How “The Science of Shopping” Applies to Your Classroom

A few years into my teaching career, a friend who managed a grocery store recommended a book called Why We Buy: The Science of Shopping. The premise of the book caught my attention; it hadn’t occurred to me that the layout of stores might be purposely set up—often with the help of high-priced consulting companies—to pull me in farther, keep me there longer, and make me more likely to walk out with items that I hadn’t thought I needed.

But there was an unexpected side benefit to reading the book. I kept having aha moments about how my classroom was set up. The book also contained so many cool insights that seemed worth sharing with my students, who I hoped to shape into critical thinkers and wise consumers.


Finally Sitting Down to do “The Thing”

Messy Teacher Desk

This week, after months of procrastination, I finally sat down to do The Thing.

Why did it take me so long?

The same reason it’s taking you so long to do your version of The Thing:


Why Ideas You “Beg, Borrow, and Steal” from Other Teachers May Not Work in Your Classroom

Messy Teacher Desk

You’ve likely heard someone say that teachers should “beg, borrow, and steal.” Another variation is that “teachers are the worst thieves.” (These suggestions are sometimes accompanied by a little laugh—maybe because teachers are presumed to be natural rule followers? Lots to unpack there, but that’s for another day.)

As with a lot of teaching advice, the basic premise of the suggestion is useful: The teachers around you have developed procedures and tricks through years of experience. There’s a good chance that one of them has found a solution to whatever problem you’re dealing with. There is no honor in reinventing the wheel.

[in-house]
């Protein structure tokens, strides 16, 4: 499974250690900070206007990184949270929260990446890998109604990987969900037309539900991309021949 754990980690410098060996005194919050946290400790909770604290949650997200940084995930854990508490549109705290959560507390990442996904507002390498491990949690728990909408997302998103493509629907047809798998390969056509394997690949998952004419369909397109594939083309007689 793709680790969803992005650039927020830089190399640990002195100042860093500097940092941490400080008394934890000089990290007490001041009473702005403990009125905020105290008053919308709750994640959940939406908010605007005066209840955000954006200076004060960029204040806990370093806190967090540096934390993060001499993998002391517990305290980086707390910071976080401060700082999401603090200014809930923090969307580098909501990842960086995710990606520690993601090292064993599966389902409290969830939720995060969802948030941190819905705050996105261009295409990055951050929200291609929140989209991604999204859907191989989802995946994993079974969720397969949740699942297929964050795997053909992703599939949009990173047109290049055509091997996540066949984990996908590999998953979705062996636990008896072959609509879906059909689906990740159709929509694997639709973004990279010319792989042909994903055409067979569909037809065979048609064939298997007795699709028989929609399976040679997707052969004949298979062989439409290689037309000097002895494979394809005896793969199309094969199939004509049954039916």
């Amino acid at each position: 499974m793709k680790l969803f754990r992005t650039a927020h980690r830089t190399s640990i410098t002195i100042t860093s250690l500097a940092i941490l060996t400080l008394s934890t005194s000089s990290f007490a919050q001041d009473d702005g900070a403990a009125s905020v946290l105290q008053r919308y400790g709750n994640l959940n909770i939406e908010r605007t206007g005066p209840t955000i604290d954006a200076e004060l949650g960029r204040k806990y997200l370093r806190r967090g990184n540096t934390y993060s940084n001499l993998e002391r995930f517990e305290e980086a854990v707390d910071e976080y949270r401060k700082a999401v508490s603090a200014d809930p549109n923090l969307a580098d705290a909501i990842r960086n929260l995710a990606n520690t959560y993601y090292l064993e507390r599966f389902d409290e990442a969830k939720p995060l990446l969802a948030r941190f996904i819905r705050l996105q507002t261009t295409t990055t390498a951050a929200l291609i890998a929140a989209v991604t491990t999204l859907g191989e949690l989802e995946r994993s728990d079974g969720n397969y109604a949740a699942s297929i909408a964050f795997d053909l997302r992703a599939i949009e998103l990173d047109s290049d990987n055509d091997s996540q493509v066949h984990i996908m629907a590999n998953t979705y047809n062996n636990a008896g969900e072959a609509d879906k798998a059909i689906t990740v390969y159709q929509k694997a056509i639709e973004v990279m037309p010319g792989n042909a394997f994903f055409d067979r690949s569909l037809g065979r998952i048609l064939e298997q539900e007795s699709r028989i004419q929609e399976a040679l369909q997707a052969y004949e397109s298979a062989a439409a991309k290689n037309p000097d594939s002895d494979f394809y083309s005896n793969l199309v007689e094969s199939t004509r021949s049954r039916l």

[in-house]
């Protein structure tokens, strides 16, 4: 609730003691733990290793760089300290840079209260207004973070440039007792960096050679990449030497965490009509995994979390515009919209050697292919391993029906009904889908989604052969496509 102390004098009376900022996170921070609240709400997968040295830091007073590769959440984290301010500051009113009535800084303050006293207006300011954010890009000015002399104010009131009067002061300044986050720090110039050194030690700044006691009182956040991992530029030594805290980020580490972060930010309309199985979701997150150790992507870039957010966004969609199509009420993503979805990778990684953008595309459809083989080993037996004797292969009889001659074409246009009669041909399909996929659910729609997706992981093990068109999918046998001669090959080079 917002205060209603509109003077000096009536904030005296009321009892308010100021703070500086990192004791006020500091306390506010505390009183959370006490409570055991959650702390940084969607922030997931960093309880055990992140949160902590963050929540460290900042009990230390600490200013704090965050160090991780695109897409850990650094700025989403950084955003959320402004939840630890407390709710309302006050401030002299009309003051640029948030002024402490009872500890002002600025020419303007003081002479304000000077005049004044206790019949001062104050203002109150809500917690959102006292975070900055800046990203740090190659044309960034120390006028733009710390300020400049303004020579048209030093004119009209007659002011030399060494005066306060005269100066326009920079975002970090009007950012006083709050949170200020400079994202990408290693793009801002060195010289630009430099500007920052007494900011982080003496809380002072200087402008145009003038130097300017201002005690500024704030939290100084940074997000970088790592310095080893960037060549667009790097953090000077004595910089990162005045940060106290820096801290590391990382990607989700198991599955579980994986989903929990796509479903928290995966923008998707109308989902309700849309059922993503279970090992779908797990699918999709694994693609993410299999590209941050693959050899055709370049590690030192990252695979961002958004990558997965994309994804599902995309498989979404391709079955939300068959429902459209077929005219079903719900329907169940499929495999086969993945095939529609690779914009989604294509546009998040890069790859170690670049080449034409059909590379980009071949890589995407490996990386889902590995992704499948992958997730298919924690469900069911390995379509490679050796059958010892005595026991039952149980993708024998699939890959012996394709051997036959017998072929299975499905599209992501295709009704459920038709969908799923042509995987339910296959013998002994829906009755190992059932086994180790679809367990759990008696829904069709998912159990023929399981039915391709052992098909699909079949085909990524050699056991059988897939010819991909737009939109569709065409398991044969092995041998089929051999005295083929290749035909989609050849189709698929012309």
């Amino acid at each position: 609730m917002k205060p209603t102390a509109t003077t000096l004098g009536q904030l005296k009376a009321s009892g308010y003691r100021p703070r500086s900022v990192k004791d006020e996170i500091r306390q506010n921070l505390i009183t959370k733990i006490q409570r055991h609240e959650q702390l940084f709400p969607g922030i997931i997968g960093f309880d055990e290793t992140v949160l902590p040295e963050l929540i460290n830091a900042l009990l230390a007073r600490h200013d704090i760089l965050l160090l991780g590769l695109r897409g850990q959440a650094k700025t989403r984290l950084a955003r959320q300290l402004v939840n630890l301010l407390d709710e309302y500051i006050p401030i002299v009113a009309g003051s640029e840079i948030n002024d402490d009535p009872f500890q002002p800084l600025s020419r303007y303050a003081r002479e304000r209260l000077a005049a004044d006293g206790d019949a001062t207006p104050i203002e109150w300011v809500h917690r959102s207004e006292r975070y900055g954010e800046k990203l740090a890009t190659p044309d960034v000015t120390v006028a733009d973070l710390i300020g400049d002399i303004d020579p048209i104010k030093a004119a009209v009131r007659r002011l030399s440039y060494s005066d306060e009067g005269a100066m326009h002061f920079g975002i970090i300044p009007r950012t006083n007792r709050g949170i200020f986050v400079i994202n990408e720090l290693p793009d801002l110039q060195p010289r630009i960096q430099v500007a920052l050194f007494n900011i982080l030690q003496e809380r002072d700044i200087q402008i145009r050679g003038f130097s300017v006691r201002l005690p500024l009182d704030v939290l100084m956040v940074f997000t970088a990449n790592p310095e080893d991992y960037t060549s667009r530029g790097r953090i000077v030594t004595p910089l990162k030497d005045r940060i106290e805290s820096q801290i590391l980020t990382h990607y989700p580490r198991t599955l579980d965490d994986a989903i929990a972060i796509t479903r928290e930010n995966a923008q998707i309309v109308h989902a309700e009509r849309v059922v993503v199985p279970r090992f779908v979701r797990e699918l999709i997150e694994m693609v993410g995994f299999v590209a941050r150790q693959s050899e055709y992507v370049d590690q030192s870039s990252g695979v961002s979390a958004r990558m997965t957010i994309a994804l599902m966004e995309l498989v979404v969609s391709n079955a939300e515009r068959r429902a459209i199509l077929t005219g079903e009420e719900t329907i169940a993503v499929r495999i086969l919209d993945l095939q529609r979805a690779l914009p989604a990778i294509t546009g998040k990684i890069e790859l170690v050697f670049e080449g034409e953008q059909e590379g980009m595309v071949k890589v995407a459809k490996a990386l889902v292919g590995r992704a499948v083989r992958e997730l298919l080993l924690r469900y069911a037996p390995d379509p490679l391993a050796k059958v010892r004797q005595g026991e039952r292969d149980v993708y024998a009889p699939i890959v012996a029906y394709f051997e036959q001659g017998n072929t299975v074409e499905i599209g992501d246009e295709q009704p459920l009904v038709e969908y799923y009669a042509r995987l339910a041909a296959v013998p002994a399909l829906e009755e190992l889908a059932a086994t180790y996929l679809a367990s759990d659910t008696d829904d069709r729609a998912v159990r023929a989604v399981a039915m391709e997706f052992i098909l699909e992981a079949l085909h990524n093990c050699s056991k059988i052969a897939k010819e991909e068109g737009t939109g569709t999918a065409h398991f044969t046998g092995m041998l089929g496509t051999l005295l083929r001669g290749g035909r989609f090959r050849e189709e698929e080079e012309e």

But—also as with a lot of teaching advice—the “beg, borrow, steal” nugget only takes you so far.


October is “How Much it Sucks to be a New Teacher” Awareness Month

Messy Teacher Desk

If you signed up for the Disillusionment Power Pack during your first year of teaching, you already know what season it is.

The Disillusionment Phase, a term first coined by Ellen Moir as part of the Phases of First-Year Teaching, describes the drop in morale that first-year teachers experience between mid-October and Thanksgiving. This is the time frame in which new teachers are most likely to burst into tears in public, type up resignation letters “just in case,” or fantasize about breaking an ankle so they can miss a few weeks of work.


Using Alcohol to Get to Sleep is Not Great for Your Teaching (Or Your Sleep)

martini glass on messy desk with tiny apple instead of an olive

“The reason you’re waking up in the middle of the night is the second glass of wine.”

-Nora Ephron, in the essay What I Wish I’d Known from the book I Feel Bad About My Neck.

There are lots of jokes about how seemingly-wholesome activities, like teaching and parenting, can drive people to drink. Bring on the memes. Bring on the teacher movie cliches where the just-damaged-enough-to-be-unconventional teacher shows up to work hung over or stashes a bottle of tequila in a desk drawer.